Tethered spinal cord syndrome is a neurological disorder which limits the movements of the spinal cord within the spinal column as a result of tissue attachments, causing abnormal stretching of the spinal cord.
This syndrome is closely associated with spina bifida; however, in cases of tethered spinal cord syndrome, the lower tip of the spinal cord is normally located opposite the disc between the first and second lumbar vertebrae in the upper part of the lower back. Whereas with spina bifida (myelomeningocele), the spinal cord fails to separate from the skin of the back during development, which prevents it from ascending normally resulting in a low-lying, or tethered, spinal cord.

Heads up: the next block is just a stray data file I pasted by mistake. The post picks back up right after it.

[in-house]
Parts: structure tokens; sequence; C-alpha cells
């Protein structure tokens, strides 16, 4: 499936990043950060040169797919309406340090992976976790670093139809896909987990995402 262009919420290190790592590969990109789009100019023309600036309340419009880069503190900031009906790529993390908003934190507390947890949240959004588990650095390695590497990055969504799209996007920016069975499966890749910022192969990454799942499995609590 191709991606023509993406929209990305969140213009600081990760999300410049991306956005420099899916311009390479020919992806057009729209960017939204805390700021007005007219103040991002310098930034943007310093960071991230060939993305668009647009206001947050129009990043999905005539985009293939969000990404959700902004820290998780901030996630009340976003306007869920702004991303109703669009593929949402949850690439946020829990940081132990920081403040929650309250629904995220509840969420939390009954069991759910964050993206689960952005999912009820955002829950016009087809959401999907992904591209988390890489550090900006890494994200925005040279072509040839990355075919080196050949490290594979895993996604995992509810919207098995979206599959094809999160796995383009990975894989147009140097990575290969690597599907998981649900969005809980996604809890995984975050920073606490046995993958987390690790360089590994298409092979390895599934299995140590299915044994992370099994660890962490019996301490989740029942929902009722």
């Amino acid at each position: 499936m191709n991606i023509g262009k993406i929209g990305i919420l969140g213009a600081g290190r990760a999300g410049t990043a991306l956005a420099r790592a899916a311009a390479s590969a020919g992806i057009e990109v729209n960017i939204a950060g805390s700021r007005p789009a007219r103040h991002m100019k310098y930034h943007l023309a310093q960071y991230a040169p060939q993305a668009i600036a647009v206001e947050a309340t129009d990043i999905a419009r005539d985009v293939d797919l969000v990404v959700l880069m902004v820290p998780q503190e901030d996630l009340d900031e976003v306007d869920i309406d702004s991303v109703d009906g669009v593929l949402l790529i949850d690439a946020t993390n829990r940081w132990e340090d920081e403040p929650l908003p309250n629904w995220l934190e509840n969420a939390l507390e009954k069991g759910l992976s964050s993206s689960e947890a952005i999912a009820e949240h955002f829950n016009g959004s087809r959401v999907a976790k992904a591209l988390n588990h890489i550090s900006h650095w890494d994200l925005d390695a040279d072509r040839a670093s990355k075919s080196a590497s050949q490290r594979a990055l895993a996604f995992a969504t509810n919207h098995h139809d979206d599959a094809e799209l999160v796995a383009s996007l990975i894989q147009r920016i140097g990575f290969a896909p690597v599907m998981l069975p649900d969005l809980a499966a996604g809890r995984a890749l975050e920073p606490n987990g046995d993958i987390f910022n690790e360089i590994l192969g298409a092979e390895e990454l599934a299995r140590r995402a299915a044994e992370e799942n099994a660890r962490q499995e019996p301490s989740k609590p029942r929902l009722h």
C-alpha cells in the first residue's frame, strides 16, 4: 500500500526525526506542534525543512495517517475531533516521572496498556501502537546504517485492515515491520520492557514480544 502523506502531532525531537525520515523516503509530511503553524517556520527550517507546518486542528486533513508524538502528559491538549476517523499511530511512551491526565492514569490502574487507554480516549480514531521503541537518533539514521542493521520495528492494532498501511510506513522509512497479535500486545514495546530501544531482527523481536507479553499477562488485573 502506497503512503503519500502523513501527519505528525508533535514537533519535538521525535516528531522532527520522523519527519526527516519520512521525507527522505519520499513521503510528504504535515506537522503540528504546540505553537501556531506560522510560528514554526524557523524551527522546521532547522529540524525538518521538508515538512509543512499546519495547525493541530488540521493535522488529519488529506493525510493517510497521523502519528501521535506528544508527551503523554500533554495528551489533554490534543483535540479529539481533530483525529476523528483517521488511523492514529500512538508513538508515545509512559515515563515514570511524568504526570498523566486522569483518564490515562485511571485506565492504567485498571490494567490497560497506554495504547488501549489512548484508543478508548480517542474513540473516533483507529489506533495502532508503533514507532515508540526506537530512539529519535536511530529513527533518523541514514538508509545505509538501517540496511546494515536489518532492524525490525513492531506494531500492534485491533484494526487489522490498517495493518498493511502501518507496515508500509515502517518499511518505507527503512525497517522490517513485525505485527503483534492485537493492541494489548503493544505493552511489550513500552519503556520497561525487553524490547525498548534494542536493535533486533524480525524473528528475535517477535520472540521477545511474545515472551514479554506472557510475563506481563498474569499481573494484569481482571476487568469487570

The following disorders may also cause tethered spinal cord syndrome:
To diagnose tethered spinal cord syndrome, the doctor performs a physical exam, to look for signs and symptoms. You most likely will have an MRI (magnetic resonance imaging), so the doctor can see inside your body to assess the condition for a confirmation of the diagnosis.
Surgery is a treatment option for tethered spinal cord syndrome; however, to relieve pain if surgery is not advisable, the spinal cord nerve roots may be cut. In a small percentage of patients, spinal instability may require spinal fusion.
Spinal fusion is an operation that creates a solid union between two or more vertebrae to help relieve severe, chronic spine pain by strengthening and stabilizing the spine.
There are a variety of the different types of lumbar fusions:
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